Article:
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Re: semilunate carpal



Tracy Ford wrote:

Why is that so hard to grasp? Just because Velociraptor is a carnivore does
not mean, in anyway, that Protoceratops was not the aggressor!
I've said that before on the list (should be lost somewhere in the
archives).

OK, maybe the _Protoceratops_ was launching a pre-emptive attack against a roving _Velociraptor_, perhaps to defend its nest or its young. But, you know, I wonder what possible advantage an unprovoked attack would serve to a _Protoceratops_.


Has anyone seriously suggested that the reason why a _Tenontosaurus_ skeleton was found associated with _Deinonychus_ material is because the _Tenontosaurus_ one day decided to rush headlong into a pack of slashing-clawed predators? To me it looks like a recipe for suicide.

Anything's possible, I suppose. But when a predatory theropod (like _Velociraptor_) is found locked in an embrace with a herbivorous ornithischian (like _Protoceratops_), I guess I jump to the most logical conclusion that the predator picked a fight with the herbivore, not the other way round.


Patrick Norton said:

I meant exactly what I said, which has nothing to do with BCF.

Only insofar as the semilunate carpal was evolved explicity for the animal's movement through the air, rather than for predation.


I sense this thread is getting a bit tired, [snip] The "predatory stroke", at >least as far as I'm aware, is no more or less than a >hypothetical< explanation of the function of the semilunate carpal in the maniraptoran wrist. Another >hypothesis is that it was an adaptation for better orientational control among >cursorial bipeds with aerodynamic surfaces on their arms.

To role up this debate then...

The semilunate carpal is an element which constrained the movement of the hand (manus) to a mediolateral arc (the "swivel wrist"). There are two major exaptive hypotheses for the presence of the semilunate carpal in terrestrial predatory theropods and flighted birds.

(1) Predatory stroke: The "swivel wrist" allowed the hand to spread out toward the prey as the arms moved forward and downward, and (if necessary) then fold in on the prey - anticipating the downstroke and upstroke, respectively, of flighted birds. According to this hypothesis, the function of the semilunate carpal in the flight stroke of birds is the derived condition. The long arms and hands of these predatory theropods was also oriented toward the same function - seizing prey.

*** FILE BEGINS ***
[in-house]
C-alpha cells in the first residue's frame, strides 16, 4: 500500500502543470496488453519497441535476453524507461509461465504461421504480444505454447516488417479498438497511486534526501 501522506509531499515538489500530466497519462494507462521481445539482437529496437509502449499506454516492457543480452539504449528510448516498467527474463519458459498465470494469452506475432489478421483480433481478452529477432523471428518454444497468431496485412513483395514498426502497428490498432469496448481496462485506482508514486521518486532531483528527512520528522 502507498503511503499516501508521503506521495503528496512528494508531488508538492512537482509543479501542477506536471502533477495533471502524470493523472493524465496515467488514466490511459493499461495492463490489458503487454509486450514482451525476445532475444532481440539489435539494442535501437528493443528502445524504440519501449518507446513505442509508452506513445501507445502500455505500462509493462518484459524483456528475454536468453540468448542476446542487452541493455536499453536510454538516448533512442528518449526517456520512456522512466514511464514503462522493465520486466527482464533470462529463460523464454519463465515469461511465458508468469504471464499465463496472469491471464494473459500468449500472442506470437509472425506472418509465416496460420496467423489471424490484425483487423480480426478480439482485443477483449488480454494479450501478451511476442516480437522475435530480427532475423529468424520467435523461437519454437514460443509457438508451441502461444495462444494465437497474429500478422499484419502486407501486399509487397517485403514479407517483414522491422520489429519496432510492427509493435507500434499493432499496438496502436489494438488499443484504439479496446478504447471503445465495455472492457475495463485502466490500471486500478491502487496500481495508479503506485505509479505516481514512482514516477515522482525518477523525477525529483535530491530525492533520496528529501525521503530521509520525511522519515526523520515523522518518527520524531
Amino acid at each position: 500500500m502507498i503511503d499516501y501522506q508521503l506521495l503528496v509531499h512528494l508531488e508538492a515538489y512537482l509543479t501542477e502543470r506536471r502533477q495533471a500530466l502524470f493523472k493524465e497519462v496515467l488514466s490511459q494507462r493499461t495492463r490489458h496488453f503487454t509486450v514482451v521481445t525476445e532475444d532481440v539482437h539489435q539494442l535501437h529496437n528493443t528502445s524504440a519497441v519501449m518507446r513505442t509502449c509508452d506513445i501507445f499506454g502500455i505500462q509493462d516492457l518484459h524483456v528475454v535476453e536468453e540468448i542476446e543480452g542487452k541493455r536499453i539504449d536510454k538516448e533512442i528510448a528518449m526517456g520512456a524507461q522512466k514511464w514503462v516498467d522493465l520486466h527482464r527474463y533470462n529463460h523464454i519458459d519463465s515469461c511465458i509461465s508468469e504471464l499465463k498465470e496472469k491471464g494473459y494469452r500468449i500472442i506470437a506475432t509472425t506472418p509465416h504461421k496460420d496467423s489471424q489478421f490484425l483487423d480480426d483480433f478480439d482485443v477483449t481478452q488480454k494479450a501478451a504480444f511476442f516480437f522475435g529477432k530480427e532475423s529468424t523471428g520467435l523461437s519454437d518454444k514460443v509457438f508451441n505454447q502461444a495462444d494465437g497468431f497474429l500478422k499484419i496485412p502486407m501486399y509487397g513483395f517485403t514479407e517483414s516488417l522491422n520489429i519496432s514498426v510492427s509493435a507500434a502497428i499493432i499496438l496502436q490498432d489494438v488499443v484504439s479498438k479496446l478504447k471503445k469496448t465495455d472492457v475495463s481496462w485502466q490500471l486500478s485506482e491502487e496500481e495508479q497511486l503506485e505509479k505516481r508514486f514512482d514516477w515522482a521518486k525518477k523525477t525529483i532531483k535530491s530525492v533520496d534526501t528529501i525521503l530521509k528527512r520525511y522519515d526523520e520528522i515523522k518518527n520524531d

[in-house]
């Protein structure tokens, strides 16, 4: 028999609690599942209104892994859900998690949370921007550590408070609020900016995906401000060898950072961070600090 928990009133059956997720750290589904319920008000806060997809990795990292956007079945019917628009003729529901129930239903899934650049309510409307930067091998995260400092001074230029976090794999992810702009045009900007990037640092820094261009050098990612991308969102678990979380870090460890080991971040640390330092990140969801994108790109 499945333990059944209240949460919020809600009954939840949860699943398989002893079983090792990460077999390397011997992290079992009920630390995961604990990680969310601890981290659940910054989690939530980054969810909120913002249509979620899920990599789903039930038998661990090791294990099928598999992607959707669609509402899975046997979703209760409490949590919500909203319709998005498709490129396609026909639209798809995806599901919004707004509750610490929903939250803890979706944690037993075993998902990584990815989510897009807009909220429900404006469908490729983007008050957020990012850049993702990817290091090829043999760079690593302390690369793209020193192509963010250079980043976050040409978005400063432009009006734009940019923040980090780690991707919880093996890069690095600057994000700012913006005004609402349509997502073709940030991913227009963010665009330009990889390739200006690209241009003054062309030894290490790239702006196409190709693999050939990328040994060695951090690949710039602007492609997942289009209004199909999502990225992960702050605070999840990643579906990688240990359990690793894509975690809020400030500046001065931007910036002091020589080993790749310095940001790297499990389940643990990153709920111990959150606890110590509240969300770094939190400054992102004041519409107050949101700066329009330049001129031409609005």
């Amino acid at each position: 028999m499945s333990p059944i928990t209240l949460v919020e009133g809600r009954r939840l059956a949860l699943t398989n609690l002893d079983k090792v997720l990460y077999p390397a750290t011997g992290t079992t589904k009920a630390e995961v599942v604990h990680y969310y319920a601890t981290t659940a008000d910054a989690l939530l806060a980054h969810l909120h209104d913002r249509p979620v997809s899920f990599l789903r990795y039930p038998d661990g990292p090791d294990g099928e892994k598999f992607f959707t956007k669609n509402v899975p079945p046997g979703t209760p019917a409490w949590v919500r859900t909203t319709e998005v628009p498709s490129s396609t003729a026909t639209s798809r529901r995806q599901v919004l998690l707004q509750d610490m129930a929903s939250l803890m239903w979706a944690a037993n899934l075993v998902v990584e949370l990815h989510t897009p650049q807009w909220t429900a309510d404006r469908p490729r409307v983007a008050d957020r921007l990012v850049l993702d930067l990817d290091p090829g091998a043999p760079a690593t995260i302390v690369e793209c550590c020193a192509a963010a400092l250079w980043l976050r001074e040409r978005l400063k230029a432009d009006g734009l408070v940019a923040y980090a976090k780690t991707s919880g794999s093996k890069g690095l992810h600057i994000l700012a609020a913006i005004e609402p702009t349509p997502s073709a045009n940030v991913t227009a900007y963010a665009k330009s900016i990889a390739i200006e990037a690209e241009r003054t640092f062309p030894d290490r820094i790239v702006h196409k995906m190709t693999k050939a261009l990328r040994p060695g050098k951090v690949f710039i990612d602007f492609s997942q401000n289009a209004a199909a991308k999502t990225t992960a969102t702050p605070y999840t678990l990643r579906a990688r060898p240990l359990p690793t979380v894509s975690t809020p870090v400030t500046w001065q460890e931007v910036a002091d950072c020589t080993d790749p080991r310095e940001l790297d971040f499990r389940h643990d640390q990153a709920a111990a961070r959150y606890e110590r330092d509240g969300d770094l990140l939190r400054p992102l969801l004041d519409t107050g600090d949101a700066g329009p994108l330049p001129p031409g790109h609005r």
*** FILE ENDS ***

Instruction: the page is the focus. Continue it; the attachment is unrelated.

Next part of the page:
(2) Aerial locomotion: The "swivel wrist" was evolved for orientational control (steering and stability) during aerial descents. Thus, the aerodynamic function in performs in modern birds in executing the flight stroke is the primitive function of the semilunate carpal. The relatively immobile hand in terrestrial theropods (such as velociraptorines) is a consequence of the semilunate carpal's original function in aerial locomotion. The long arms and hands of maniraptoran theropods can be attributed to their elongation for achieving maximal leverage during aerial descents.

(1) holds that the semilunate carpal and the predatory stroke evolved among terrestrial theropods and was coopted for aerial locomotion (culminating in powered flight). (2) holds that secondarily non-aerolocomotive ground-dwelling theropods were "stuck" with the semilunate carpal, which reduced the predatory potential of the manus. Hence, the raptorial abilities of the jaws and pedal claws had to compensate for the relatively ineffectual manus.

One of the things that I've tried to draw attention to is the distinction between terms such as "manipulating" and "grasping" and "grappling". The former implies some degree of dexterity and fine coordination in handling an object; I don't think this was too important to maniraptoran predators.

According to (1), the relative inflexibility of the manus was *specialized* as a grappling device to seize prey. The long arms and medially-directed grasping hands acted in opposition to hold onto the prey - and if the manual claws ripped through the prey's hide in the process, so much the better (for the predator). As such, the hands were principally grasping or grappling devices; there was no selective pressure to enhance the *dexterity* of the manus. The exclusively mediolateral movement of the hand was integral to the process by which the forelimbs and hands became devoted to prey capture and prey holding. Manual dexterity was lost, but the strength of the predator's hold was increased.

Tyrannosaurids, I would guess, adhered to this theme. The forelimbs were dedicated to securing (or to help in securing) the predator's hold on the prey. But the forelimbs (and manus) played no part in bringing the food directly to the mouth. The latter might require some degree of manual dexterity (and, in tyrannosaurids, the ability of the manus to actually reach the mouth). The reduced forelimbs indicate (very strongly) that, unlike dromaeosaurids and most smaller maniraptoriforms, the arms and hands were not used to *catch* the prey, just to secure and subdue it.

As for oviraptorids, if they did feed on eggs, they could use both hands to grasp the egg, crack it open with the jaws, and perhaps scoop the contents into the mouth with one hand - or the jaws could simply dive straight into the egg. Whatever works

The individual manus of all maniraptorans had limited prehensile ability as the consequence of a strategy to dedicate the forelimbs to prey capture. The evolution of the predatory stroke and semilunate carpal were intimately tied to this strategy.


Tim



---------------------------------------------------------------------

Timothy J. Williams

USDA-ARS Researcher
Agronomy Hall
Iowa State University
Ames IA 50014

Phone: 515 294 9233
Fax:   515 294 3163



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